(Bloomberg) -- A group of executives instrumental in Norwegian Air Shuttle ASA’s failed attempt to provide low-cost, trans-Atlantic travel are trying again, this time with a new airline.
Norse Atlantic Airways aims to start operations by year-end, according to a statement Monday. It is 53% owned by shipping entrepreneur Bjorn Tore Larsen, whose company OSM Aviation provided flight crews for Norwegian Air before the carrier filed for insolvency.
Larsen will serve as chief executive officer of Norse Atlantic, while Norwegian Air founder Bjorn Kjos and former chairman Bjorn Kise own 15% and 12% of the new company’s shares.
Norse Atlantic will begin service in December with nine leased Boeing Co. 787 Dreamliner jets, the same model that Norwegian Air deployed on trans-Atlantic services, according to the statement. The discount carrier’s rapid push into trans-Atlantic flights rattled competitors, but left it with too much debt from hundreds of aircraft orders and splurges on new routes.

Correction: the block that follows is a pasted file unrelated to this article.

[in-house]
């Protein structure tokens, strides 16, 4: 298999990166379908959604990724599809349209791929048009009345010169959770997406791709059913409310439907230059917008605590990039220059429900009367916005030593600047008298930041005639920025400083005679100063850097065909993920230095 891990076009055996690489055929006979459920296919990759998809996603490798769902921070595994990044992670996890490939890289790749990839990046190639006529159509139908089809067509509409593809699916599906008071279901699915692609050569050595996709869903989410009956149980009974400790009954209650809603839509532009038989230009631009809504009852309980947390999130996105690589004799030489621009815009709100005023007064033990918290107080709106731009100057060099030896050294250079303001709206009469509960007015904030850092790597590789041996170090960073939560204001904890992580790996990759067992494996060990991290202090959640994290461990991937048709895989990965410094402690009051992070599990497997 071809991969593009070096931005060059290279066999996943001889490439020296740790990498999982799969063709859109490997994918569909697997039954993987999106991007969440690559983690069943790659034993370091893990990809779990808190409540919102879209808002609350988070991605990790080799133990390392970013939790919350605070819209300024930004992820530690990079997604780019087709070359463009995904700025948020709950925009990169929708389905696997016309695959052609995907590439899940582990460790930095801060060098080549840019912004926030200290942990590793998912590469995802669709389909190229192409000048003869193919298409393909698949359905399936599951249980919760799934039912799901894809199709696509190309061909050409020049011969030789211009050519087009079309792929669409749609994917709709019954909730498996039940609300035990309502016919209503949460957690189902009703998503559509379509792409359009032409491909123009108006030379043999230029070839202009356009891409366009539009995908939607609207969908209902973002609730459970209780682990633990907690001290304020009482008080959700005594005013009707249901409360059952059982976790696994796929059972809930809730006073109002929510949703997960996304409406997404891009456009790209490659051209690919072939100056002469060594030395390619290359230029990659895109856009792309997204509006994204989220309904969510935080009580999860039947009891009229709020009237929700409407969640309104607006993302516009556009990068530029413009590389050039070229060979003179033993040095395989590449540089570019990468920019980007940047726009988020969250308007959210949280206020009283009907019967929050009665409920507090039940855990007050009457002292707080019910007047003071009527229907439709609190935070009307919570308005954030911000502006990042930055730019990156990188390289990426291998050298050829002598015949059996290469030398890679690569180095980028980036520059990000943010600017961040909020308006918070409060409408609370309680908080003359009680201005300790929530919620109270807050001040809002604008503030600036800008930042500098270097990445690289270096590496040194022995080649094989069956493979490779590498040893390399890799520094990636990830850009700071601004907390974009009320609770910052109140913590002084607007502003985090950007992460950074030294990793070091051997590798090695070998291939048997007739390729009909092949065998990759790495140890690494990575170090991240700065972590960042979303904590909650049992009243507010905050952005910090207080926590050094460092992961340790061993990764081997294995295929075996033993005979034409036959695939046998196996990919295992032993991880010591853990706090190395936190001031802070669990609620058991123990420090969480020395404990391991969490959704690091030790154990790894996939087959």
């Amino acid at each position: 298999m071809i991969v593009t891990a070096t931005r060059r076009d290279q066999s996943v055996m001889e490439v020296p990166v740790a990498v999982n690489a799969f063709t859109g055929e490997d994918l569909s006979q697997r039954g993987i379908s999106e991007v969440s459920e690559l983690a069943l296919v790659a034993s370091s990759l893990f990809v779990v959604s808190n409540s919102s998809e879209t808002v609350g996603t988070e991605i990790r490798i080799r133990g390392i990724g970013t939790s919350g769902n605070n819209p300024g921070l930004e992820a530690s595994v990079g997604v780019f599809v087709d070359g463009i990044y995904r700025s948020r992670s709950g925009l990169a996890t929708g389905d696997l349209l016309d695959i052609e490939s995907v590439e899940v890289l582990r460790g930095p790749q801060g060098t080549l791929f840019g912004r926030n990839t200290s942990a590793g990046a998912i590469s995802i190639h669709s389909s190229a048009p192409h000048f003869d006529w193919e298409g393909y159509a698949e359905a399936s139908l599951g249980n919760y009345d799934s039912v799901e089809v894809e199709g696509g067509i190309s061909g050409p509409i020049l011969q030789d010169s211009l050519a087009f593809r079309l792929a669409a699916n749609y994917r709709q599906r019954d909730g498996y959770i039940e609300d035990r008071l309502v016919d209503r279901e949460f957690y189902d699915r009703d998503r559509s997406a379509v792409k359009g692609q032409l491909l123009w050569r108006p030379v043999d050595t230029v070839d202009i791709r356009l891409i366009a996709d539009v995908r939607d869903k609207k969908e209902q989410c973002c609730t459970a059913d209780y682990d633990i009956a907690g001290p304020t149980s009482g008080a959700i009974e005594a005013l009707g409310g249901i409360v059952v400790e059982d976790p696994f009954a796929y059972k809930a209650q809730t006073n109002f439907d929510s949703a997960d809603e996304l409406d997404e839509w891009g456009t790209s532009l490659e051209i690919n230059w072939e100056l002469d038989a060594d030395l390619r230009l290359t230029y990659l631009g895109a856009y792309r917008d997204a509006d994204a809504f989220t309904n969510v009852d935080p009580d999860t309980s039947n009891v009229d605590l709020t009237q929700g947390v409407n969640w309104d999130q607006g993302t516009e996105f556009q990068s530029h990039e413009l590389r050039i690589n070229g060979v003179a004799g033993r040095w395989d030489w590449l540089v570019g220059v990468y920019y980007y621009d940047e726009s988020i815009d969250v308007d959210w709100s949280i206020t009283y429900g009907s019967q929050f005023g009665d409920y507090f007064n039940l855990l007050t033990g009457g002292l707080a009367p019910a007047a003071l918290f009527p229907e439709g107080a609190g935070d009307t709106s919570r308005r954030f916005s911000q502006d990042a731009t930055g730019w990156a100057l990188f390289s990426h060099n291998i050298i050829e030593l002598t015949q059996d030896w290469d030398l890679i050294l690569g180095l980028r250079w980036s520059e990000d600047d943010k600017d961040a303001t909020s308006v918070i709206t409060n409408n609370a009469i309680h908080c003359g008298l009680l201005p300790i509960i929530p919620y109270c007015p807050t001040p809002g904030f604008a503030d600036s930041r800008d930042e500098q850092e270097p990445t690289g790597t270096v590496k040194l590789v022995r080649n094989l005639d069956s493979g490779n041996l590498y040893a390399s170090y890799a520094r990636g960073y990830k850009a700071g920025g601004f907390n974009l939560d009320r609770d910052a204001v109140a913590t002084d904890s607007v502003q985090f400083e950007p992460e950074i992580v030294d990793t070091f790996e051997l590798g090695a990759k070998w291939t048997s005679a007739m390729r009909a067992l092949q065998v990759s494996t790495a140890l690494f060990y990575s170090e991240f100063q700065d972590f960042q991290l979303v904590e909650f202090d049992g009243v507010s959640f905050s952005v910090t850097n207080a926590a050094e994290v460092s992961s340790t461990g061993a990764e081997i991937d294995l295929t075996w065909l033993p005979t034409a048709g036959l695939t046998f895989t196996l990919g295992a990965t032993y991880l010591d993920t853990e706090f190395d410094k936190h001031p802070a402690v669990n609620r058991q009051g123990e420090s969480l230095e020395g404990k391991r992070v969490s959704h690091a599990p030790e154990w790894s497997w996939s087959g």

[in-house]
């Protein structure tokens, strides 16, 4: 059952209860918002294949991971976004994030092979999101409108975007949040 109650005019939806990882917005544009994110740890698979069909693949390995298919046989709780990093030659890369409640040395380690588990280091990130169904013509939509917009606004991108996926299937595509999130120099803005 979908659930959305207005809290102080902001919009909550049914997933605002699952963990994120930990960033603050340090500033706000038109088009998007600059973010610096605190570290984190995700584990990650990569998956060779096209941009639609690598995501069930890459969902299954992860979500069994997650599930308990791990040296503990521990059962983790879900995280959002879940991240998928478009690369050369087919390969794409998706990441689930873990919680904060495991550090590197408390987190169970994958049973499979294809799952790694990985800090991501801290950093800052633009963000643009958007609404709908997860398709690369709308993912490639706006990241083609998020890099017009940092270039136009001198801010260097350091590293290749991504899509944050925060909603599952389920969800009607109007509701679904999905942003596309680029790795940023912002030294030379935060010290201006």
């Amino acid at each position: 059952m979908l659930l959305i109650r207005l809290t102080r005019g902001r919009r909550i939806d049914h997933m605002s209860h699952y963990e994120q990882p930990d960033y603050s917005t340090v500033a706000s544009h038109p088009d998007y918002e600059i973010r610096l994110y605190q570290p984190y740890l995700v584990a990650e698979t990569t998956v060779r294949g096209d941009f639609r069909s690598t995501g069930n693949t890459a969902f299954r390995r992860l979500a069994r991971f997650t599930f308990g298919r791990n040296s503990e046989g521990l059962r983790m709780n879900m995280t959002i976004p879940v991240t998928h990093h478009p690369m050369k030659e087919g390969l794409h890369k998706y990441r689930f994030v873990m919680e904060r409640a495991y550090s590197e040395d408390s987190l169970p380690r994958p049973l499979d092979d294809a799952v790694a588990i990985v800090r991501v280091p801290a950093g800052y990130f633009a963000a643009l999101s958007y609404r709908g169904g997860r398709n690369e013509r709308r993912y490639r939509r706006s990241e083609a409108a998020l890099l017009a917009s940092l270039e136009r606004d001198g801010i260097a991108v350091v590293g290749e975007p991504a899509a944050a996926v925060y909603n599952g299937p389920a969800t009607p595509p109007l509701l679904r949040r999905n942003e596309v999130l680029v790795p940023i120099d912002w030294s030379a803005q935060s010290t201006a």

Norwegian Air is now seeking to reorganize under Irish insolvency laws. It has largely ditched long-distance flights and has said it will focus on regional routes in Europe.
Norwegian Air agreed to take a 50% stake in OSM Aviation in December 2015. At the time, the business employed more than 2,300 people in 14 countries. As the airline sank into distress last year, it brought its flight-crew units fully in-house.
Norse Atlantic said it will serve only profitable routes linking destinations such as New York, Los Angeles, Miami, London, Paris and Oslo, and that services to Asia could follow.
It plans to list in Oslo and has a valuation of $24 million, it said. A number of airline startups have formed during the pandemic, attracted by the potential for a rebound in air traffic and lower competition in some markets.
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